The volunteers were out early, canvassing the area near Tampa's downtown Gaslight Park while many of the people living there were just starting their day.
Volunteer Vicki Walker approached David Wozniak as he sat on a bench near Polk Street.
"We're doing a survey today to count how many folks are homeless out on the street," Walker said.
"Put me down. Yes, ma'am," Wozniak said.
Both Wozniak and his 30-year-old, disabled son have been living on the streets of downtown Tampa for years. As part of the survey, he told Walker the cause of his homelessness was drugs, he is white and he is not a veteran.
Hillsborough County conducted its annual homeless count on Thursday. More than 500 volunteers tallied up homeless people in cities across the county. Those willing to respond were also surveyed about their needs.
For Walker, who serves as minister of missions and outreach at Hyde Park United Methodist Church, the count also serves a dual purpose.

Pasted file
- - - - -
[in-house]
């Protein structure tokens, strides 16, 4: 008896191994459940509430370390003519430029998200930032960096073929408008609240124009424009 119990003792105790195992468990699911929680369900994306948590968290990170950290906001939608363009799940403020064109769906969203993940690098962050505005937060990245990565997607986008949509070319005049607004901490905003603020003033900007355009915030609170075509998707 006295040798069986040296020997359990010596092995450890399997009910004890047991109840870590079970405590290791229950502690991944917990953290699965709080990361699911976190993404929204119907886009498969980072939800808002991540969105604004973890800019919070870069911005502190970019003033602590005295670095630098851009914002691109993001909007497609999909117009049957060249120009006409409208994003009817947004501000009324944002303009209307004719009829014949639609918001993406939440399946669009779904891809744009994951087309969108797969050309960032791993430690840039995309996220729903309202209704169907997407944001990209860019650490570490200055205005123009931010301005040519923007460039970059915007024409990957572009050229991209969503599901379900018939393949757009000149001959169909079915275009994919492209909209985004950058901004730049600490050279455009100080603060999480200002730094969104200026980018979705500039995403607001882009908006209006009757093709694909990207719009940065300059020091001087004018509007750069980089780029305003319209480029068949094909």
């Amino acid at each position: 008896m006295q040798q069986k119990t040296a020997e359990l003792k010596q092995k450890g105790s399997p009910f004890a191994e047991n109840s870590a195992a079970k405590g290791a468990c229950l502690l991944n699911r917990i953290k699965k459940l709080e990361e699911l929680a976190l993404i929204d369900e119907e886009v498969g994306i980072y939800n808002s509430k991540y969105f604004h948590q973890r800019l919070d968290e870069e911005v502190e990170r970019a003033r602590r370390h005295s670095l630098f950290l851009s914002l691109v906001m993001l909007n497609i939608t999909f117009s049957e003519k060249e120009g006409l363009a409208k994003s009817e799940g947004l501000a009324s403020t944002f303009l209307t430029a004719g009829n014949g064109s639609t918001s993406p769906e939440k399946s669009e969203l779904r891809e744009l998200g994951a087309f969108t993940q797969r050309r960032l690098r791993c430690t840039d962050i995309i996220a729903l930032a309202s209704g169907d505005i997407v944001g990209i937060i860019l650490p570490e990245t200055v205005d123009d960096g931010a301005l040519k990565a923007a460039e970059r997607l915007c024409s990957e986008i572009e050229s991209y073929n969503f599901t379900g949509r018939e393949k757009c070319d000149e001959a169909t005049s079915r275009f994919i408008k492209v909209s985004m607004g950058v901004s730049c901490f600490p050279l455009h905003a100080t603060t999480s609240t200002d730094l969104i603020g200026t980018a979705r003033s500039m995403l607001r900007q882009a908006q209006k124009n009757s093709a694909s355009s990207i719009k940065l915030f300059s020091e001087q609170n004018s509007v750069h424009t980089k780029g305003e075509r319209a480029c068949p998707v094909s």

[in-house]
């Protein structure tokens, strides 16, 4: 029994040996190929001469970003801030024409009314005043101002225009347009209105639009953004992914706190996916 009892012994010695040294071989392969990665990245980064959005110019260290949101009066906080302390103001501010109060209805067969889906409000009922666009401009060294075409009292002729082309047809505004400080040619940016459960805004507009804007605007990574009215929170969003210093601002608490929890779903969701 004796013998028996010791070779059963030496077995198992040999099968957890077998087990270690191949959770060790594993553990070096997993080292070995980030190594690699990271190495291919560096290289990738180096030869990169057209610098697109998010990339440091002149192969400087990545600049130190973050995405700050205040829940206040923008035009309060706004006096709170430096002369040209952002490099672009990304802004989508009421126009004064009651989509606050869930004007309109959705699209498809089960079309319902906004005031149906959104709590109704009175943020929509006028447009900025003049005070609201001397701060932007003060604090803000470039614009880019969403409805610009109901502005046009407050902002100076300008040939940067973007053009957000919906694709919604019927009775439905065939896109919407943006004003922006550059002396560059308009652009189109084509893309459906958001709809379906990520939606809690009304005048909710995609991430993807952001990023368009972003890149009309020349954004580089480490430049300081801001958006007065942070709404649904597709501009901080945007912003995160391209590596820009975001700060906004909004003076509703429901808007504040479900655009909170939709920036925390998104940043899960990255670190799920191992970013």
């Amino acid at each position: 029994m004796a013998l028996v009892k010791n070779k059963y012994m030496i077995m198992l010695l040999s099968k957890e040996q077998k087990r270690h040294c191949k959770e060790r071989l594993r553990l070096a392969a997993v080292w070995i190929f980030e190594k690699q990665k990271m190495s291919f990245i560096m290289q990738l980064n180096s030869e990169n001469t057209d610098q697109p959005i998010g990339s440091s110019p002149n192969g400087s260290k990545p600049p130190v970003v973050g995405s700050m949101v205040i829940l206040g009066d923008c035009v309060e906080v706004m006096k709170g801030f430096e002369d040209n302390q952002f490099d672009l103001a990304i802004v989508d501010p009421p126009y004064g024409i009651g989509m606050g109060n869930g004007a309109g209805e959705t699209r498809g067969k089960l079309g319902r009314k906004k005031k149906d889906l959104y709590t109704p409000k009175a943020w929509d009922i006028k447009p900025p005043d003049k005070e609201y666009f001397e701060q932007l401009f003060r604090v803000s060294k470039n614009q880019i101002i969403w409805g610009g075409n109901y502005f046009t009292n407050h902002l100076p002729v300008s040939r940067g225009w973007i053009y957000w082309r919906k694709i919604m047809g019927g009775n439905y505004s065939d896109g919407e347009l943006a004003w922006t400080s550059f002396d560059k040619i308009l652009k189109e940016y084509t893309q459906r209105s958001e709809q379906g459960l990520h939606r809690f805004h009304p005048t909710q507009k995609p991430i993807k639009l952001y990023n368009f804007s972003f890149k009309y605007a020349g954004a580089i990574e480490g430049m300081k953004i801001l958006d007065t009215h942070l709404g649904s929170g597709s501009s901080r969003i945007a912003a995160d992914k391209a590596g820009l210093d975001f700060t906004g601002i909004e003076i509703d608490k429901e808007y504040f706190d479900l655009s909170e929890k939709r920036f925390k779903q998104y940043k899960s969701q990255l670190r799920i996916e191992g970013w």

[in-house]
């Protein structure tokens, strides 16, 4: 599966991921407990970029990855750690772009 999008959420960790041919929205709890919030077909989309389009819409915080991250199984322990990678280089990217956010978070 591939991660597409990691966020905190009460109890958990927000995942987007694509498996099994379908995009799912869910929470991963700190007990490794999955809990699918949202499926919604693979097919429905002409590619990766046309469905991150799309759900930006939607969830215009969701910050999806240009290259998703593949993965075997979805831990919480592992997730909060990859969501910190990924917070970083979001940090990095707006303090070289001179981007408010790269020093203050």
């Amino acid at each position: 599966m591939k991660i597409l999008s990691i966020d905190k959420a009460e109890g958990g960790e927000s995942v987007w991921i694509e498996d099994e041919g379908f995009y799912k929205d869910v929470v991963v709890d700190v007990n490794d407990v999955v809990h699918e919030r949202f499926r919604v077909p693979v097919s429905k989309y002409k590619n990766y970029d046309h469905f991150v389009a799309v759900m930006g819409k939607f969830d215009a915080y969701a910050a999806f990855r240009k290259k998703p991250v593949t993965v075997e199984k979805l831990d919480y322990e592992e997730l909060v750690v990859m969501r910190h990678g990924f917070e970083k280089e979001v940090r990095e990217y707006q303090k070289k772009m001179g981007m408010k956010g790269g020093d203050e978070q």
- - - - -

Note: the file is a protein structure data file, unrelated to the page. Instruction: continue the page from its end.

"All we're really doing is looking people in the eye, and we're smiling, and we're having a conversation," Walker said. "These are gifts that they don't often receive."
At the County Center on Kennedy Boulevard, other volunteers processed the observation and survey data. Eventually it will be compiled in a point-in-time count -- a snapshot of the homeless population in Hillsborough County during a single, 24-hour period.
"They're explaining what their situations are, how they became homeless, and what services they're in need of," said volunteer Jimmie Bizzle. "We need that information so we can relay it to government officials and more funding can be made available."
Volunteers worked from 6 a.m. to 10 p.m. in four hour shifts. Nearly a dozen of the county's largest cities and neighborhoods were canvassed and local homeless shelters surveyed all the people who came through their doors.
Since 2014, the number of people living on the street in Hillsborough County has decreased by nearly 50 percent to around 600. Antoinette Hayes-Triplett, CEO of the Tampa-Hillsborough Homeless Initiative and organizer of the count, said that may change this year.
"It's very unpredictable," she said. "We hope it's going down, but we've also just gotten out of a real severe summer with the hurricanes so we may have an increase."
The exact figures from this year's count are expected to be released in May.